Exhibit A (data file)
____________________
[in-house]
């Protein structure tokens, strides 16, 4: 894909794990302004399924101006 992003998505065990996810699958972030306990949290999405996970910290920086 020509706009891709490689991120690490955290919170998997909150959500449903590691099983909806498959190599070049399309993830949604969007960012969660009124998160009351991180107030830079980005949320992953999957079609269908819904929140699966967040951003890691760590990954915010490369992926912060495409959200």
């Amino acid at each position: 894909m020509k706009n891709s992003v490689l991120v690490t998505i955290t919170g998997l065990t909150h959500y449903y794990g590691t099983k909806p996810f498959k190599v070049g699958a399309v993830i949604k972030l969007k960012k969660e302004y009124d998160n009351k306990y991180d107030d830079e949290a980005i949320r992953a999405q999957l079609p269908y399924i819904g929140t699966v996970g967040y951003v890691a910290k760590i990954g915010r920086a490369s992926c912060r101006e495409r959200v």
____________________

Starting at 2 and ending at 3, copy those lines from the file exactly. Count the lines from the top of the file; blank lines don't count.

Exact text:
């Protein structure tokens, strides 16, 4: 894909794990302004399924101006 992003998505065990996810699958972030306990949290999405996970910290920086 020509706009891709490689991120690490955290919170998997909150959500449903590691099983909806498959190599070049399309993830949604969007960012969660009124998160009351991180107030830079980005949320992953999957079609269908819904929140699966967040951003890691760590990954915010490369992926912060495409959200």
């Amino acid at each position: 894909m020509k706009n891709s992003v490689l991120v690490t998505i955290t919170g998997l065990t909150h959500y449903y794990g590691t099983k909806p996810f498959k190599v070049g699958a399309v993830i949604k972030l969007k960012k969660e302004y009124d998160n009351k306990y991180d107030d830079e949290a980005i949320r992953a999405q999957l079609p269908y399924i819904g929140t699966v996970g967040y951003v890691a910290k760590i990954g915010r920086a490369s992926c912060r101006e495409r959200v």